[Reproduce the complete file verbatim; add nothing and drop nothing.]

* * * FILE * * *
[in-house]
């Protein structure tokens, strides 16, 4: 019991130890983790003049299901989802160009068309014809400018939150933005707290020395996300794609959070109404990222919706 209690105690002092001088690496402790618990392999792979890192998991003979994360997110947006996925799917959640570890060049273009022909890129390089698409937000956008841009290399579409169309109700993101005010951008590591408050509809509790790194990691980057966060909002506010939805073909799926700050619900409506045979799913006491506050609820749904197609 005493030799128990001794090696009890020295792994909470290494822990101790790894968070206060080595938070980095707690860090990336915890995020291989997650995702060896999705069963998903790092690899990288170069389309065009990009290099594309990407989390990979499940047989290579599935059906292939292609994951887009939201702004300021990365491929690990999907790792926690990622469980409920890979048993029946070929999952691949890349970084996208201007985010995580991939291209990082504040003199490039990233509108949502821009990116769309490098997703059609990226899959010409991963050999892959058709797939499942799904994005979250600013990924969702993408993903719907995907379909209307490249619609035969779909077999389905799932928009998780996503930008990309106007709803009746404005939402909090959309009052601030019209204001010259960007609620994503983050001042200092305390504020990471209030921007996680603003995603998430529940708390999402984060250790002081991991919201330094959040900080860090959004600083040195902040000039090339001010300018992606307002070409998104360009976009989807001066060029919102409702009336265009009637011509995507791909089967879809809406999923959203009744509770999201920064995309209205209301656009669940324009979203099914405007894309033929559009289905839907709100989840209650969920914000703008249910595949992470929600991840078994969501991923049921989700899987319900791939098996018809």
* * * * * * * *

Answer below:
[in-house]
């Protein structure tokens, strides 16, 4: 019991130890983790003049299901989802160009068309014809400018939150933005707290020395996300794609959070109404990222919706 209690105690002092001088690496402790618990392999792979890192998991003979994360997110947006996925799917959640570890060049273009022909890129390089698409937000956008841009290399579409169309109700993101005010951008590591408050509809509790790194990691980057966060909002506010939805073909799926700050619900409506045979799913006491506050609820749904197609 005493030799128990001794090696009890020295792994909470290494822990101790790894968070206060080595938070980095707690860090990336915890995020291989997650995702060896999705069963998903790092690899990288170069389309065009990009290099594309990407989390990979499940047989290579599935059906292939292609994951887009939201702004300021990365491929690990999907790792926690990622469980409920890979048993029946070929999952691949890349970084996208201007985010995580991939291209990082504040003199490039990233509108949502821009990116769309490098997703059609990226899959010409991963050999892959058709797939499942799904994005979250600013990924969702993408993903719907995907379909209307490249619609035969779909077999389905799932928009998780996503930008990309106007709803009746404005939402909090959309009052601030019209204001010259960007609620994503983050001042200092305390504020990471209030921007996680603003995603998430529940708390999402984060250790002081991991919201330094959040900080860090959004600083040195902040000039090339001010300018992606307002070409998104360009976009989807001066060029919102409702009336265009009637011509995507791909089967879809809406999923959203009744509770999201920064995309209205209301656009669940324009979203099914405007894309033929559009289905839907709100989840209650969920914000703008249910595949992470929600991840078994969501991923049921989700899987319900791939098996018809």